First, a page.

VA Secretary comes under fire during budget hearing

Jonathan Kaupanger
February 15, 2018 - 2:14 pm

Photo by Mike Theiler/Pool


Although a couple lawmakers couldn’t help but take a shot at Sec. Shulkin about his European vacation troubles, competitive pay, mental health providers and appeals processes took up the majority of time in the House Committee on Veterans’ Affairs VA budget request hearing today. 

“Thank you for keeping the focus of today on the important work,” Shulkin said.  “I’m committed to do what we have to do. I do regret the decisions made that takes the focus off that work.”  He then stated that he wrote a check to the US Treasury to cover his wife’s flight cost, adding, “I believe that this was essential travel. I do recognize the optics are bad.”

Representative Mike Coffman’s response to Shulkin was short, but did get his point across. “It’s not the optics that aren’t good,” said Coffman.“It’s the facts.”


On the proposed budget, Shulkin confirmed to the committee that Choice funding would only last until May. The funds requested for next year represent a 50 percent increase of care outside of the VA, which was a concern for present members who thought think growith isn't sustainable.  

“I don’t think we’ll see the same rate of growth,” Shulkin countered.  He explained that in the three years since the program’s inception, veterans are just now understanding how to use Choice. 36 percent of veterans are now receiving medical care outside of the VA.  In 2015 this number was only at 22 percent.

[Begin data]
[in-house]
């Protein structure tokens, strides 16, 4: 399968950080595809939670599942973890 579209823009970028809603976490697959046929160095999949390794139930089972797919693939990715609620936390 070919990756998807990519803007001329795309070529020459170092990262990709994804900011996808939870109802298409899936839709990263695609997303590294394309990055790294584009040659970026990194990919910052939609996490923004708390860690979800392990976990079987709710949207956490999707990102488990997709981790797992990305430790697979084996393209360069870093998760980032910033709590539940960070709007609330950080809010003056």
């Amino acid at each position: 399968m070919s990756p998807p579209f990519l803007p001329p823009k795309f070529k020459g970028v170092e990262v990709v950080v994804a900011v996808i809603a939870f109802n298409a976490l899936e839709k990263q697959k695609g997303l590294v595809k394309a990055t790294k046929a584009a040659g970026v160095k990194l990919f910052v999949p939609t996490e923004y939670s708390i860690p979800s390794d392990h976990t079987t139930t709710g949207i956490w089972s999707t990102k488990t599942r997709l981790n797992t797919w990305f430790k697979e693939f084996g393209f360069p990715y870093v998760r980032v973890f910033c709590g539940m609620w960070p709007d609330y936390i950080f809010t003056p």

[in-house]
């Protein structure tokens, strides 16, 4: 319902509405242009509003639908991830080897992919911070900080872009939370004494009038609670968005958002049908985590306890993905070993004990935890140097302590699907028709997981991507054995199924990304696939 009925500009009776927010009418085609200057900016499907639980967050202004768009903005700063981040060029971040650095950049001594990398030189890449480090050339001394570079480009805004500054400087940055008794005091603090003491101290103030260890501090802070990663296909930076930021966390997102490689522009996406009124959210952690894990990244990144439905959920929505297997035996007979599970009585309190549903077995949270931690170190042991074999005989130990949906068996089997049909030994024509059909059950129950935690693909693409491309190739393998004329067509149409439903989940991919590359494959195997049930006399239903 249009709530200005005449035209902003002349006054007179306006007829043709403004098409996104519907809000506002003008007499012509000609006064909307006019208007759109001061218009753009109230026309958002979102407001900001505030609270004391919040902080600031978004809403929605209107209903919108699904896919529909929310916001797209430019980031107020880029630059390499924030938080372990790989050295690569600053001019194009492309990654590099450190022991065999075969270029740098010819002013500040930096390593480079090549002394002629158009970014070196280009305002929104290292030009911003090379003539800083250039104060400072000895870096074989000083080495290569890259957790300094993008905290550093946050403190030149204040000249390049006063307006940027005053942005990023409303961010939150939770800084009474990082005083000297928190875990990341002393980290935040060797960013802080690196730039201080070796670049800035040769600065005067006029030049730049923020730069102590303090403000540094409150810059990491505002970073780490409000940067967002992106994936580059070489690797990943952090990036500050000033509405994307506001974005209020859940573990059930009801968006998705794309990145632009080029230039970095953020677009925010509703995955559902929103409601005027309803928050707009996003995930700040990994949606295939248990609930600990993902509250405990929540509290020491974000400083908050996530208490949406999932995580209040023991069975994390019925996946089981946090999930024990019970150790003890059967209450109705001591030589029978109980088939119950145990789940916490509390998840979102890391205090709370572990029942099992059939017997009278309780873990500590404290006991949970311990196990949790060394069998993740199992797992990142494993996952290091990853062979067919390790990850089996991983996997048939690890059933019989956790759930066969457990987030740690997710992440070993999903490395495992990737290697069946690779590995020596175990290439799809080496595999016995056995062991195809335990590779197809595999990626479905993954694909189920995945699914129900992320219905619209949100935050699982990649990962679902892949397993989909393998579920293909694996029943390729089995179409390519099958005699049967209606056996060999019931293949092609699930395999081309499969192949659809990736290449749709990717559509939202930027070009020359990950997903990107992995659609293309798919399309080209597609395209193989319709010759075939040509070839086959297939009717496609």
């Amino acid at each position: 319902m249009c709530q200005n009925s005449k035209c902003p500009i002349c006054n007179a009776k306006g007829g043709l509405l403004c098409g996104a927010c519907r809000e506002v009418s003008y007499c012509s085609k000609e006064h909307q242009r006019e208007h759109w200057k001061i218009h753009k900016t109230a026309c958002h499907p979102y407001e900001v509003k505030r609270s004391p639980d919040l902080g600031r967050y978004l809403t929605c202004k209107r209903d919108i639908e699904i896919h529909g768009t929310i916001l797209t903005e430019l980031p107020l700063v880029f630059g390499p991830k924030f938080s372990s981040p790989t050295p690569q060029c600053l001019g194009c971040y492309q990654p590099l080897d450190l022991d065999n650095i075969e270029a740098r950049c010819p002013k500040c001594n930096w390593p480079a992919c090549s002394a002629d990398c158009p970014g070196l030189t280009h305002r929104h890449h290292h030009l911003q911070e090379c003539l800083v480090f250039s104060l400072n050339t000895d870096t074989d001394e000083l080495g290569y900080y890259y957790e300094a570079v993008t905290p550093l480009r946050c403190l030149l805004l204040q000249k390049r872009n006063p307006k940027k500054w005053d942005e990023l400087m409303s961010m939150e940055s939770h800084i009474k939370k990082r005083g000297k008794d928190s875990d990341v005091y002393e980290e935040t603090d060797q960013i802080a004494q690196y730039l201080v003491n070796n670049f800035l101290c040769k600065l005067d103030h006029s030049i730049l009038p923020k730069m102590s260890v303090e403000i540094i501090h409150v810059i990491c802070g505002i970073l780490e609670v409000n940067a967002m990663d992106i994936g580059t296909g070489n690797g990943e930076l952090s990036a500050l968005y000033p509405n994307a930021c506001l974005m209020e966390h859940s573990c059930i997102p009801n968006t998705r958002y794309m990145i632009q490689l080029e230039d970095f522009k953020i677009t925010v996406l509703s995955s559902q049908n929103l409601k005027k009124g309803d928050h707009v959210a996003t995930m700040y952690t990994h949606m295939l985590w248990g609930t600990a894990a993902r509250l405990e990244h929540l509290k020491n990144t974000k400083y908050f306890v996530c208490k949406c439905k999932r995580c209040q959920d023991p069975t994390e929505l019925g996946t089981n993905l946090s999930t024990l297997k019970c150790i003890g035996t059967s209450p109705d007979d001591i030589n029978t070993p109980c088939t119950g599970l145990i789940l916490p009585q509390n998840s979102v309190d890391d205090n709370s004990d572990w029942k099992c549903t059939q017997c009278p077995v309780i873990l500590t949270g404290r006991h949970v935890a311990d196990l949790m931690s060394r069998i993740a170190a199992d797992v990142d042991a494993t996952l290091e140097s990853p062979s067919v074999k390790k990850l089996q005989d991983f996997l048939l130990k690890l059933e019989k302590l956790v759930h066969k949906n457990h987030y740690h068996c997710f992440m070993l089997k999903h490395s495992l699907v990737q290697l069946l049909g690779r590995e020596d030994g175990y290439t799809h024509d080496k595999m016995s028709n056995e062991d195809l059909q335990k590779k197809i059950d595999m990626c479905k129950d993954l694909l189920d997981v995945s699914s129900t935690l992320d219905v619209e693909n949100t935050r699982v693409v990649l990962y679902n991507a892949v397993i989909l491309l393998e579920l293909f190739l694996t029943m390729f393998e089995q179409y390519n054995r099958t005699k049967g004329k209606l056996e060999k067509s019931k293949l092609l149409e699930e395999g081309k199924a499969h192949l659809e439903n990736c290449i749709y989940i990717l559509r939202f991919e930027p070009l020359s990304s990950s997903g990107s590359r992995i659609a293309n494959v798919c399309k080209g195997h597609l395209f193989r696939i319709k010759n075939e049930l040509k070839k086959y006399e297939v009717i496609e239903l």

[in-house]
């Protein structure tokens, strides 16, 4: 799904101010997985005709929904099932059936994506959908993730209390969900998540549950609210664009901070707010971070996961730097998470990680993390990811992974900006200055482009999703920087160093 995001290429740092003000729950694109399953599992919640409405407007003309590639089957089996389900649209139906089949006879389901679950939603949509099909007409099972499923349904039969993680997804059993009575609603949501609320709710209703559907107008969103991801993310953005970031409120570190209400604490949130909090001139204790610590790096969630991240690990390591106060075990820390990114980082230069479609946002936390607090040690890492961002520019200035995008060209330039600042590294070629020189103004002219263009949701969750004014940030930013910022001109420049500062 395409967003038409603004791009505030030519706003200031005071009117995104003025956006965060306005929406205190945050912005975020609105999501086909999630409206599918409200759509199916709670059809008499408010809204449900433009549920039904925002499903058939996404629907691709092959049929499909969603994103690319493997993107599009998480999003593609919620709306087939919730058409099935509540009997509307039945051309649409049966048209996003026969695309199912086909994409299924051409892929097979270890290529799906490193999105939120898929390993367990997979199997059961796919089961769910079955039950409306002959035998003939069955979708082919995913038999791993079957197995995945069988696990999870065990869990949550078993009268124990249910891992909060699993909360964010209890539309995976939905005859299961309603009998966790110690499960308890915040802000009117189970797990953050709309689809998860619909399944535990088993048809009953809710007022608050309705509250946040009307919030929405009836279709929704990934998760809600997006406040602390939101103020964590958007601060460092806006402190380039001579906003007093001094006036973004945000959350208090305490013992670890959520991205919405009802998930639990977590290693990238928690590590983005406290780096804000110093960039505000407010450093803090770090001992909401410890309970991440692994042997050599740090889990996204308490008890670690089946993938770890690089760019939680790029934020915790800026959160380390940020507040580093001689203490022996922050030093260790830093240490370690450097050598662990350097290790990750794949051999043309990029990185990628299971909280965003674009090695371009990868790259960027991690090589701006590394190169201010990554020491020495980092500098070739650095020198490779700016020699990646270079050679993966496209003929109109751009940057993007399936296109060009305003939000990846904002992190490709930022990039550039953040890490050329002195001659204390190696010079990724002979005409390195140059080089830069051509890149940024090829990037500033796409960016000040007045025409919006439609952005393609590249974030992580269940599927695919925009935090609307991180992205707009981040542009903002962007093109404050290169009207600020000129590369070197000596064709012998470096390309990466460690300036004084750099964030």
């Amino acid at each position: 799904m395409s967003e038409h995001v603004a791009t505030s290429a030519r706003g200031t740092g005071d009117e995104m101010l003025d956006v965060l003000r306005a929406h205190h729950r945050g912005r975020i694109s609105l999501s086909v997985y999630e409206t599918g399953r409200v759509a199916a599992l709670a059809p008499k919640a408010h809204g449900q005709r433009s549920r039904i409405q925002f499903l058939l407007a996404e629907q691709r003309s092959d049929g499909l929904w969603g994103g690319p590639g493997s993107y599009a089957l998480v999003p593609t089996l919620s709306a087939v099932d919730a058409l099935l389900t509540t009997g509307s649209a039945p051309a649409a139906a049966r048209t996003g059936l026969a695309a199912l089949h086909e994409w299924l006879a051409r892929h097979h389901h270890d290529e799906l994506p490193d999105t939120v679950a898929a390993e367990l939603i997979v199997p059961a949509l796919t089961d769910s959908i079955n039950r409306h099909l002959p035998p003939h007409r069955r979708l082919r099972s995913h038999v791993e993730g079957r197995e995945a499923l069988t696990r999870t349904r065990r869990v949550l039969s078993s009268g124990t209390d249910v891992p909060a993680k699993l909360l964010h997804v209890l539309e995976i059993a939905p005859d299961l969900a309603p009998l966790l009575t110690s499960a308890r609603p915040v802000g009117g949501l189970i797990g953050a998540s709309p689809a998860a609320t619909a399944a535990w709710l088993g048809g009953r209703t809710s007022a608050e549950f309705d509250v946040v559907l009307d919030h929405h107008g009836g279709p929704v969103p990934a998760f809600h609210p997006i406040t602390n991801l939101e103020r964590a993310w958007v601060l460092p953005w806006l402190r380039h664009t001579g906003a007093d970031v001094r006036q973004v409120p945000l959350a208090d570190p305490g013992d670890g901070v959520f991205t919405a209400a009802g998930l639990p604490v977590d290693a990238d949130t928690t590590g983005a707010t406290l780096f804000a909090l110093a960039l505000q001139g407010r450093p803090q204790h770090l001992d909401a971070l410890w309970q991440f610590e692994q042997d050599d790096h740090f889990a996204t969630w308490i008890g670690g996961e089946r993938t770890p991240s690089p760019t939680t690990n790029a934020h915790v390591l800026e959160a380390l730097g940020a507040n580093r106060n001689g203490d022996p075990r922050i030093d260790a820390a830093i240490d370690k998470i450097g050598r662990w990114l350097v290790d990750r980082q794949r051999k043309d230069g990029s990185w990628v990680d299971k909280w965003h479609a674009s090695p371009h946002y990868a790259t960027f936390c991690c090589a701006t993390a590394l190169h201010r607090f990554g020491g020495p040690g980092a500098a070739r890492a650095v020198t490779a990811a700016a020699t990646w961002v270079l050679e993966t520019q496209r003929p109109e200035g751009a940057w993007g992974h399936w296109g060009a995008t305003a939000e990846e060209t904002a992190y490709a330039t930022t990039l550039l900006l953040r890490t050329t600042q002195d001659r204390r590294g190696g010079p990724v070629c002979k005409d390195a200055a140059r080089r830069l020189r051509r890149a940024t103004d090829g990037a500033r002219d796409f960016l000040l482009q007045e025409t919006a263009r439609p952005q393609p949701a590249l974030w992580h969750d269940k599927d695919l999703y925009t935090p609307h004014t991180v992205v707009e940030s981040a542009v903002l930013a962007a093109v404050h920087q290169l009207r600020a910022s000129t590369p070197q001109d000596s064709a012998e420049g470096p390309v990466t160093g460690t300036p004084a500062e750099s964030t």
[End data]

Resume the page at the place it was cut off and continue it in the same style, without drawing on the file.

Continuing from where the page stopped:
The VA needs exactly 2,912 more mental health providers. Shulkin informed the committee that the VA had about 30,000 health care provider vacancies on top of another 40,000 regular employee openings.

“If we don’t have competitive salaries, our vacancies stay open,” Shulkin said.  This concerned the committee because of the President’s proposed federal employee pay freeze for 2019, which Shulkin stated that he would seek a waiver for the VA to prevent such a freeze from occuring.

Currently, eight out of the top 22 leadership positions were still filled on a temporary basis, including the Undersecretary’s for Health, Benefits and the Chief Information Officer. For Health, Shulkin said that he was given three names, yesterday, to evaluate and the names have been forwarded to the White House for both the CIO and Benefits Undersecretary positions. 


Shulkin informed the committee that 605 new staff members are being hired to help process claims. This would bring the total number of employees working claims up to 2005. The problem, as stated by some committee members, is that new staff was untrained and no new positions would be directed to manage the legacy claims.The acting Benefits undersecretary couldn’t explain this.


Electronic Health Records (EHR) is a huge issue for VA. The VA is running 130 different versions of EHR’s and when asked why the EHR upgrade was taking so long, Shulkin responded with what could be the most honest answer to ever come out of the VA. 

“Given the track record if implementing big IT projects,” Shulkin said with a wry smile, “we have to really make sure we got this one right.”


After discussing the constant push to get veterans care outside of VA, Ranking Member Tim Walz (D-MN) said, “I think it’s becoming more and more difficult, Mr. Secretary, for you to say I’m not supporting privatization.”  Chairman Phil Roe (R-TN) counted with a unique argument, saying because VA is hiring more staff, there can’t be privatization happening.